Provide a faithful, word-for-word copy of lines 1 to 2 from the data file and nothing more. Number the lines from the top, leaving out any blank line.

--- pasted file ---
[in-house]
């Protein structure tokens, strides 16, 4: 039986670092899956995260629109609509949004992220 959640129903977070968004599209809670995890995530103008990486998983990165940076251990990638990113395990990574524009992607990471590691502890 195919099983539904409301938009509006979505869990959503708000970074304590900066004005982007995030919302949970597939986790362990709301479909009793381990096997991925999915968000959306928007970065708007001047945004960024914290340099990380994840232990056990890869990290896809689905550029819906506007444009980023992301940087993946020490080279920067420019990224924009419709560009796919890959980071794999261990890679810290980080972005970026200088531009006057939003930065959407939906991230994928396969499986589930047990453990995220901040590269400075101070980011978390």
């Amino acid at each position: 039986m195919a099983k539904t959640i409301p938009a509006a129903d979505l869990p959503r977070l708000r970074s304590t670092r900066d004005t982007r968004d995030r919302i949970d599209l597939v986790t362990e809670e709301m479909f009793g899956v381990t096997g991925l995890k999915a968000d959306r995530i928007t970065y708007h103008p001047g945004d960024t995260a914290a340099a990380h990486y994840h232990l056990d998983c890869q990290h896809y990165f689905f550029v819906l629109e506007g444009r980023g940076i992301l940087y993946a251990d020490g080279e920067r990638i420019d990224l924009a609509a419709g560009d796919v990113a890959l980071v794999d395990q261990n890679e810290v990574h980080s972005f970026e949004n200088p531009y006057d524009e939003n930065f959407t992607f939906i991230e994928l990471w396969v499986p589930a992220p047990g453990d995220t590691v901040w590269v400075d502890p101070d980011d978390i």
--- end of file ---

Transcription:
[in-house]
């Protein structure tokens, strides 16, 4: 039986670092899956995260629109609509949004992220 959640129903977070968004599209809670995890995530103008990486998983990165940076251990990638990113395990990574524009992607990471590691502890 195919099983539904409301938009509006979505869990959503708000970074304590900066004005982007995030919302949970597939986790362990709301479909009793381990096997991925999915968000959306928007970065708007001047945004960024914290340099990380994840232990056990890869990290896809689905550029819906506007444009980023992301940087993946020490080279920067420019990224924009419709560009796919890959980071794999261990890679810290980080972005970026200088531009006057939003930065959407939906991230994928396969499986589930047990453990995220901040590269400075101070980011978390």